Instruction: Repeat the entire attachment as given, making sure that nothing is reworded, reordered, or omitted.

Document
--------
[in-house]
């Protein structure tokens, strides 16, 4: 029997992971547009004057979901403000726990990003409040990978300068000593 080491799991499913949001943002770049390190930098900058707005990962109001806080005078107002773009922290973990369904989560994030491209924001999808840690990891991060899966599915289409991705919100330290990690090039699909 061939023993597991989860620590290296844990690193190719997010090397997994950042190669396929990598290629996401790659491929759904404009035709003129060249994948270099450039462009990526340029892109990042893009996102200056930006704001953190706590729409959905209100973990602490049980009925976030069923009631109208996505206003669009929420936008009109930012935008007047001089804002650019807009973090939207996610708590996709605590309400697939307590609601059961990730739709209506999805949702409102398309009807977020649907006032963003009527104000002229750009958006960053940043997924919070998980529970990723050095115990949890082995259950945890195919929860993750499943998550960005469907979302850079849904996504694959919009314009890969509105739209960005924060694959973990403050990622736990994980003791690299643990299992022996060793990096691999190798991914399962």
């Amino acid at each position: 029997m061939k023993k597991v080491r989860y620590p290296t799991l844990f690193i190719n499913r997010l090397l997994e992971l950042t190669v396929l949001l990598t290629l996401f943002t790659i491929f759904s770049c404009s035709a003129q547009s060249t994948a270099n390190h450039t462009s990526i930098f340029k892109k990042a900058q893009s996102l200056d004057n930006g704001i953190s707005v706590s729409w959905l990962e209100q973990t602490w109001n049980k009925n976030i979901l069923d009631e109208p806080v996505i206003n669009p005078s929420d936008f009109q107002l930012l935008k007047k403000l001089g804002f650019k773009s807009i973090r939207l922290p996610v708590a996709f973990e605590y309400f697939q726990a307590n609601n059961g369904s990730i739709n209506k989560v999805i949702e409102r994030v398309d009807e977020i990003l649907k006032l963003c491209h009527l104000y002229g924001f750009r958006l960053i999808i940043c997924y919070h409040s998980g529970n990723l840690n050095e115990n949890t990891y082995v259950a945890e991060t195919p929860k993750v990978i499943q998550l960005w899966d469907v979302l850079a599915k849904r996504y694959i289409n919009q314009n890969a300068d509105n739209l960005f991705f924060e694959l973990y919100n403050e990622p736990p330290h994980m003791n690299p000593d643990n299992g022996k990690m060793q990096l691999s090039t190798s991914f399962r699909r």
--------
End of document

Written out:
[in-house]
């Protein structure tokens, strides 16, 4: 029997992971547009004057979901403000726990990003409040990978300068000593 080491799991499913949001943002770049390190930098900058707005990962109001806080005078107002773009922290973990369904989560994030491209924001999808840690990891991060899966599915289409991705919100330290990690090039699909 061939023993597991989860620590290296844990690193190719997010090397997994950042190669396929990598290629996401790659491929759904404009035709003129060249994948270099450039462009990526340029892109990042893009996102200056930006704001953190706590729409959905209100973990602490049980009925976030069923009631109208996505206003669009929420936008009109930012935008007047001089804002650019807009973090939207996610708590996709605590309400697939307590609601059961990730739709209506999805949702409102398309009807977020649907006032963003009527104000002229750009958006960053940043997924919070998980529970990723050095115990949890082995259950945890195919929860993750499943998550960005469907979302850079849904996504694959919009314009890969509105739209960005924060694959973990403050990622736990994980003791690299643990299992022996060793990096691999190798991914399962």
């Amino acid at each position: 029997m061939k023993k597991v080491r989860y620590p290296t799991l844990f690193i190719n499913r997010l090397l997994e992971l950042t190669v396929l949001l990598t290629l996401f943002t790659i491929f759904s770049c404009s035709a003129q547009s060249t994948a270099n390190h450039t462009s990526i930098f340029k892109k990042a900058q893009s996102l200056d004057n930006g704001i953190s707005v706590s729409w959905l990962e209100q973990t602490w109001n049980k009925n976030i979901l069923d009631e109208p806080v996505i206003n669009p005078s929420d936008f009109q107002l930012l935008k007047k403000l001089g804002f650019k773009s807009i973090r939207l922290p996610v708590a996709f973990e605590y309400f697939q726990a307590n609601n059961g369904s990730i739709n209506k989560v999805i949702e409102r994030v398309d009807e977020i990003l649907k006032l963003c491209h009527l104000y002229g924001f750009r958006l960053i999808i940043c997924y919070h409040s998980g529970n990723l840690n050095e115990n949890t990891y082995v259950a945890e991060t195919p929860k993750v990978i499943q998550l960005w899966d469907v979302l850079a599915k849904r996504y694959i289409n919009q314009n890969a300068d509105n739209l960005f991705f924060e694959l973990y919100n403050e990622p736990p330290h994980m003791n690299p000593d643990n299992g022996k990690m060793q990096l691999s090039t190798s991914f399962r699909r």